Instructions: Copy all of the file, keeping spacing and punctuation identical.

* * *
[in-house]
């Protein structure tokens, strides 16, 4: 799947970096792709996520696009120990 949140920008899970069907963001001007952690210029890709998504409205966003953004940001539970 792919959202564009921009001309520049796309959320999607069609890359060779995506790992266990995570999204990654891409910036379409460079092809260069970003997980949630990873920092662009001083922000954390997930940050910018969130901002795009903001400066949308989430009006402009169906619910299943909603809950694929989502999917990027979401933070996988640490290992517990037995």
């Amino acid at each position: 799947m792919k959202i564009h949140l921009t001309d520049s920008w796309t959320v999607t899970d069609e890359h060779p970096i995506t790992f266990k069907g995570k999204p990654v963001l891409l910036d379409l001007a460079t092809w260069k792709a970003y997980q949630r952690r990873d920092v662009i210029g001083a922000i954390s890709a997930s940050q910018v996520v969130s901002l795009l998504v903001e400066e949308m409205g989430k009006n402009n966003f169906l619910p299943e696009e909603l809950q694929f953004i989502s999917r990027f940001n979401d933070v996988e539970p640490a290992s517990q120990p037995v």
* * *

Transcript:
[in-house]
């Protein structure tokens, strides 16, 4: 799947970096792709996520696009120990 949140920008899970069907963001001007952690210029890709998504409205966003953004940001539970 792919959202564009921009001309520049796309959320999607069609890359060779995506790992266990995570999204990654891409910036379409460079092809260069970003997980949630990873920092662009001083922000954390997930940050910018969130901002795009903001400066949308989430009006402009169906619910299943909603809950694929989502999917990027979401933070996988640490290992517990037995």
């Amino acid at each position: 799947m792919k959202i564009h949140l921009t001309d520049s920008w796309t959320v999607t899970d069609e890359h060779p970096i995506t790992f266990k069907g995570k999204p990654v963001l891409l910036d379409l001007a460079t092809w260069k792709a970003y997980q949630r952690r990873d920092v662009i210029g001083a922000i954390s890709a997930s940050q910018v996520v969130s901002l795009l998504v903001e400066e949308m409205g989430k009006n402009n966003f169906l619910p299943e696009e909603l809950q694929f953004i989502s999917r990027f940001n979401d933070v996988e539970p640490a290992s517990q120990p037995v």